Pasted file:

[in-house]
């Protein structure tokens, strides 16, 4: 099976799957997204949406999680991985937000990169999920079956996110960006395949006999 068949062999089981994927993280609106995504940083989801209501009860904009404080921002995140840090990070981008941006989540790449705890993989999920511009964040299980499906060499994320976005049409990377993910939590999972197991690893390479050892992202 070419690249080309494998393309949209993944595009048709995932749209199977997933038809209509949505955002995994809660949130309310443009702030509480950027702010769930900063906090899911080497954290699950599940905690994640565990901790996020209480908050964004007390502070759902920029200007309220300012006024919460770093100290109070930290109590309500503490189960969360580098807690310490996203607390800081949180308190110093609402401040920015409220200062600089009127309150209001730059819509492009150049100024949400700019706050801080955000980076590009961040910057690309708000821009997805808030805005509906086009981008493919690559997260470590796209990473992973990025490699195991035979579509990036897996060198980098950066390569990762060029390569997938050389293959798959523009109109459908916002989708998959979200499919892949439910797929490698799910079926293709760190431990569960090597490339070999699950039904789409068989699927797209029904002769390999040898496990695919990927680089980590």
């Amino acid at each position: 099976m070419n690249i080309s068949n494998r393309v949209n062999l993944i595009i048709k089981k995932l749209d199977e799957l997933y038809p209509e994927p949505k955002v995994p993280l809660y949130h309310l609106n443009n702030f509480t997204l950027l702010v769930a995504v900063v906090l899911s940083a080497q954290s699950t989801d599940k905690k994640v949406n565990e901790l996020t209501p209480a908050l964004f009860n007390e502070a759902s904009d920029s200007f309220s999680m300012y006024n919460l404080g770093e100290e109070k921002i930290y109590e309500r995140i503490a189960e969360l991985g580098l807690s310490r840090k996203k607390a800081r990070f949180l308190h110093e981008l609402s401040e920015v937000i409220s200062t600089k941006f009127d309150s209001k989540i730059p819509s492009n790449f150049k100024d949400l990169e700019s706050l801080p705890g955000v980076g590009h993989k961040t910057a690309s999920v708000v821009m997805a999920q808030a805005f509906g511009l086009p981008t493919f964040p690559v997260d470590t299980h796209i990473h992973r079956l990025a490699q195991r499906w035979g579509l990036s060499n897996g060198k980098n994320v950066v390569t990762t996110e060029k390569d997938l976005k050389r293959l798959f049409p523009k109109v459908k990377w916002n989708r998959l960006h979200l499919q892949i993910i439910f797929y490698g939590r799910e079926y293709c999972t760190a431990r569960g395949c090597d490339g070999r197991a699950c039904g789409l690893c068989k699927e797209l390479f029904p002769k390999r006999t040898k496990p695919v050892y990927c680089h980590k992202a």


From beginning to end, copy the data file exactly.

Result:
[in-house]
């Protein structure tokens, strides 16, 4: 099976799957997204949406999680991985937000990169999920079956996110960006395949006999 068949062999089981994927993280609106995504940083989801209501009860904009404080921002995140840090990070981008941006989540790449705890993989999920511009964040299980499906060499994320976005049409990377993910939590999972197991690893390479050892992202 070419690249080309494998393309949209993944595009048709995932749209199977997933038809209509949505955002995994809660949130309310443009702030509480950027702010769930900063906090899911080497954290699950599940905690994640565990901790996020209480908050964004007390502070759902920029200007309220300012006024919460770093100290109070930290109590309500503490189960969360580098807690310490996203607390800081949180308190110093609402401040920015409220200062600089009127309150209001730059819509492009150049100024949400700019706050801080955000980076590009961040910057690309708000821009997805808030805005509906086009981008493919690559997260470590796209990473992973990025490699195991035979579509990036897996060198980098950066390569990762060029390569997938050389293959798959523009109109459908916002989708998959979200499919892949439910797929490698799910079926293709760190431990569960090597490339070999699950039904789409068989699927797209029904002769390999040898496990695919990927680089980590």
């Amino acid at each position: 099976m070419n690249i080309s068949n494998r393309v949209n062999l993944i595009i048709k089981k995932l749209d199977e799957l997933y038809p209509e994927p949505k955002v995994p993280l809660y949130h309310l609106n443009n702030f509480t997204l950027l702010v769930a995504v900063v906090l899911s940083a080497q954290s699950t989801d599940k905690k994640v949406n565990e901790l996020t209501p209480a908050l964004f009860n007390e502070a759902s904009d920029s200007f309220s999680m300012y006024n919460l404080g770093e100290e109070k921002i930290y109590e309500r995140i503490a189960e969360l991985g580098l807690s310490r840090k996203k607390a800081r990070f949180l308190h110093e981008l609402s401040e920015v937000i409220s200062t600089k941006f009127d309150s209001k989540i730059p819509s492009n790449f150049k100024d949400l990169e700019s706050l801080p705890g955000v980076g590009h993989k961040t910057a690309s999920v708000v821009m997805a999920q808030a805005f509906g511009l086009p981008t493919f964040p690559v997260d470590t299980h796209i990473h992973r079956l990025a490699q195991r499906w035979g579509l990036s060499n897996g060198k980098n994320v950066v390569t990762t996110e060029k390569d997938l976005k050389r293959l798959f049409p523009k109109v459908k990377w916002n989708r998959l960006h979200l499919q892949i993910i439910f797929y490698g939590r799910e079926y293709c999972t760190a431990r569960g395949c090597d490339g070999r197991a699950c039904g789409l690893c068989k699927e797209l390479f029904p002769k390999r006999t040898k496990p695919v050892y990927c680089h980590k992202a």